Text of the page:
Facebook and its WhatsApp chat app got unwanted attention when they rolled out a confusing update to a privacy policy. After thinking it over for a few weeks, the companies are still getting it wrong.

Quick catch up: There was a mini global freakout last month when WhatsApp started notifying people about what appeared to be new steps that forced WhatsApp users to hand over their personal data to Facebook, which owns the app.

WhatsApp didn’t actually change very much, but its communications were awful. And it was a moment for people to consider something they perhaps had not before: Facebook already collects a lot of information from what people do on WhatsApp.

In response to the drama, Facebook and WhatsApp said they would pause and think over people’s criticisms. On Thursday, WhatsApp responded. It was better but still not quite right.

WhatsApp keeps saying what it doesn’t do with people’s personal information — that messages are scrambled so that no one can peer at the contents, and that WhatsApp doesn’t share your phone number with businesses. But WhatsApp still isn’t saying what it does do with people’s personal information.

The plain talk is that Facebook gathers information when people use non-Facebook apps on their phones. The company harvests people’s physical location even when they’re not using Facebook. It keeps track of people you unfriended, all of the websites you visit and your contacts. Many of us understand this, even if we don’t want to acknowledge all of the gory details.

Most of Facebook’s data harvesting applies to WhatsApp, too, although Facebook says that WhatsApp contacts aren’t shared with Facebook.

So why can’t WhatsApp just say all of this?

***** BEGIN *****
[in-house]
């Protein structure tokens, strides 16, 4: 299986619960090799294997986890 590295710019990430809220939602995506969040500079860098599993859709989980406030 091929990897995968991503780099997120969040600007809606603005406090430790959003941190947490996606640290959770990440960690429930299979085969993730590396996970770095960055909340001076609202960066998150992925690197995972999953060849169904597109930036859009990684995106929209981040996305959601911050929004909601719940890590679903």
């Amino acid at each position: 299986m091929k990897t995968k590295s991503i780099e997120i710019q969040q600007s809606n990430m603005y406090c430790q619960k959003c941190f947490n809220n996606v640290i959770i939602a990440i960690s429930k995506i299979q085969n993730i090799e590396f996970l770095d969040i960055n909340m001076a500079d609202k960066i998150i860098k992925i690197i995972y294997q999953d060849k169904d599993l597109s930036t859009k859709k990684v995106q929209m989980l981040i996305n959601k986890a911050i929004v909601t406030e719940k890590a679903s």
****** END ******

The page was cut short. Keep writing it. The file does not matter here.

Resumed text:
Here is the fundamental problem, I think: People at Facebook are unwilling to be honest about how Facebook works.

When people freak out about privacy on WhatsApp and Facebook, what they often mean is that they want privacy from Facebook and its data surveillance machine. Facebook cannot give them that. As WhatsApp’s communications show, Facebook won’t even say out loud what the problem is.

  • Protecting people from surveillance, or enabling it? The software company Oracle offered to help buy TikTok and prevent data from possibly flowing to Chinese authorities. But the Intercept writes that Oracle has also been marketing its own software for Chinese authorities to harvest and analyze more data on their citizens.

  • Do you want to read about farmers hacking their tractors?! (You do.) The bigger point in this Vice article is that companies like John Deere are using software locks to make it impossible to repair our own stuff. Apple does this, too.

  • Garfield is the soul of the internet: The orange cartoon cat has inspired loads of clever internet remixes, an avowed Garfield fan, Dan Brooks, writes for The New York Times Magazine. There are Garfield cartoons with Garfield removed and panels generated by artificial intelligence with the characters as twitching mollusks.

Meet Elizabeth Ann, the first successfully cloned black-footed ferret. She is supremely cute, and may point the way to protect species from extinction. (The article also mentions a cloned horse named Kurt.)